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    Thumbs up 100% correct

    Quote Originally Posted by Tealer View Post
    The big super-uber magnums are really a crutch. Most guys shoot a box of shells or two each summer (particularly a week before season). A 30-06 will kill anything in AK if..... you know the gun and what your doing with it. Practice! Get snap caps and mount the gun quickly, get on a target and learn to shoot well in a quick situation. Buy a premium bullet (their worth the money) a realible gun, and practice ALL year not just the two weeks before season. You'll be a better shot and take game much more effectively be it a ground hog or a brown bear. My $0.02 worth.

    Right On Tealer!

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    Quote Originally Posted by Mark View Post
    Nope.

    They just have fewer caliber/weapon purchasing options. They have to make do with what's there.

    We can get anything we wish.
    I agree

    But what about some comments I read on forums where people supposely with Alaskan experience telling you that a 338 is the absolute minimum for defense??

    A self-declared Alaskan Ranger said that a 30-06 will just make a grizzly angry and that the bullet may bouce off their skull!!!

    Then an old Alaskan fisherman told me that you can put down a charging coastal Grizzly effectively with a 30-30 with the proper bullet (he mentioned the Federal Vital Shock partioned)...he said he prefer fasting light repeated shots than a slow super cannon bolt action with less ammo capacity...Whom to believe???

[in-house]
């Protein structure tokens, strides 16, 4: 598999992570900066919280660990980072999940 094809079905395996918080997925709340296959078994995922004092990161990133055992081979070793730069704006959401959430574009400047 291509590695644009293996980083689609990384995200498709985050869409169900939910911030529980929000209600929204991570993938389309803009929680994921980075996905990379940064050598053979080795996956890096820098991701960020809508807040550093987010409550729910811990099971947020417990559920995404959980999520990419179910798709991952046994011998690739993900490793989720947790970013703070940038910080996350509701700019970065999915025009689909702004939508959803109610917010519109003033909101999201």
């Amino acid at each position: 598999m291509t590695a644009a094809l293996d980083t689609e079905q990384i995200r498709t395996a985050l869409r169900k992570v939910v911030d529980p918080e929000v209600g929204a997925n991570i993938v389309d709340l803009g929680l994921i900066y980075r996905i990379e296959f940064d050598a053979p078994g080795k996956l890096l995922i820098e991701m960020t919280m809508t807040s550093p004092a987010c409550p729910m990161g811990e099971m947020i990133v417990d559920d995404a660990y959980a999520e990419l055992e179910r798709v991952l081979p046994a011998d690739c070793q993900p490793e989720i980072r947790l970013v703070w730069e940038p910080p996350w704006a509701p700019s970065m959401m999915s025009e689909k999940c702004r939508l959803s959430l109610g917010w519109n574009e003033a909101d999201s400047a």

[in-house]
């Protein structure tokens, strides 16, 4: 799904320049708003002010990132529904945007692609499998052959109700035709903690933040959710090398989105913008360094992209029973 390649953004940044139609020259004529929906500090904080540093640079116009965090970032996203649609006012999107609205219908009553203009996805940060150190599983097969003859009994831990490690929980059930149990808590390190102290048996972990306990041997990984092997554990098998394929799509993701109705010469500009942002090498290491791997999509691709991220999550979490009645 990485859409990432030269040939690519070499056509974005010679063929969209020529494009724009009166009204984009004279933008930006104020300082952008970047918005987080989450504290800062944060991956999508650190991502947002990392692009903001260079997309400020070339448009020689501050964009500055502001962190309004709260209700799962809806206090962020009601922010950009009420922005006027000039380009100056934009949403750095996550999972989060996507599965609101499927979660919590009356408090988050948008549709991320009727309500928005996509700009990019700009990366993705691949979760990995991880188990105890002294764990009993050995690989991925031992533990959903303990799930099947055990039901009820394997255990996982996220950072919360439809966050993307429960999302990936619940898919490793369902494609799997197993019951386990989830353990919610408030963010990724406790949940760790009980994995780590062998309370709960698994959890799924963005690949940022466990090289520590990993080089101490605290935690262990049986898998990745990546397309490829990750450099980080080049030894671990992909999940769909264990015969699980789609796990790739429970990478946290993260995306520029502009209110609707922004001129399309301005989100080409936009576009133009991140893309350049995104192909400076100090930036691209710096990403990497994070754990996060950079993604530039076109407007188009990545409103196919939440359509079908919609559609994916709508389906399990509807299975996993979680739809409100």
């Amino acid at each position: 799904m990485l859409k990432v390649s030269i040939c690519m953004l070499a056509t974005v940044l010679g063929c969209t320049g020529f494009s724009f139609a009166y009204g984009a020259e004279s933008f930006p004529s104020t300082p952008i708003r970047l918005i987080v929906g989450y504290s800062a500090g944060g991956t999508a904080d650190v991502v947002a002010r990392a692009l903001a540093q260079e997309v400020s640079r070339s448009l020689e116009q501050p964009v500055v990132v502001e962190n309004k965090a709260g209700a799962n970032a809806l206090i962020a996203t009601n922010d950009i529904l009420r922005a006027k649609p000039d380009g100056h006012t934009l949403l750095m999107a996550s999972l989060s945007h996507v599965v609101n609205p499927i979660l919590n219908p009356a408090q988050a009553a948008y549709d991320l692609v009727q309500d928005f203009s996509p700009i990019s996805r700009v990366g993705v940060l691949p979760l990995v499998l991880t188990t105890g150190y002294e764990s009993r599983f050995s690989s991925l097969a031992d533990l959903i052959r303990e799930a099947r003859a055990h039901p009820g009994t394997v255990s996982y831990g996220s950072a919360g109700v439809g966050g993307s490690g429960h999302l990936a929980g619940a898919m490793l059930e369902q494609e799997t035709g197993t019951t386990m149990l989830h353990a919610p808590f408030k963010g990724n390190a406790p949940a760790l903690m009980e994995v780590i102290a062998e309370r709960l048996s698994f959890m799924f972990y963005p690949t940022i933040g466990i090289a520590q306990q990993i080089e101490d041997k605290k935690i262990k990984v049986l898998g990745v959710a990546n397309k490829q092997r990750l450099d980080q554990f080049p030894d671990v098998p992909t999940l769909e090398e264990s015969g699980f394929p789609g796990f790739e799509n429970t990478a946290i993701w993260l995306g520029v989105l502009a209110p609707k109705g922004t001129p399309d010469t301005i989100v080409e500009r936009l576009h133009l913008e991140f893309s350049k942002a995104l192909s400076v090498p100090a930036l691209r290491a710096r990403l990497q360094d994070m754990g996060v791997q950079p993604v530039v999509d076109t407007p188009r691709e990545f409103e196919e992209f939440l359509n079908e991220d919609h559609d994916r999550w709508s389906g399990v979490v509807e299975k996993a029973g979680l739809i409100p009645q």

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    Quote Originally Posted by Alaskacajun View Post
    You know how it is though, our Alaskan Natives use .223's or 30/30's for just about everything because that's what they are raised using....
    I can back that up. I've only used .223 for plinking, but I've seen other natives go deer hunting with an AR-15 on their shoulder. My best buddy shot & killed a charging bear (didn't say whether it was black or brown) with his .30-30, and he swore he could see the first shots ricochet off its skull. He said he switched to bigger bullets after that.

    I'd feel perfectly comfortable carrying a .30-06 as bear protection, probably because that's what my dad carried. If given the choice, I'd rather become a better & faster shot with a gun I know than move up to a larger caliber.

    Here's a satiristic article on the "bigger is better" mentality; it deals with handguns rather than rifles, but it still seems relevant: http://www.chuckhawks.com/825_magnum.htm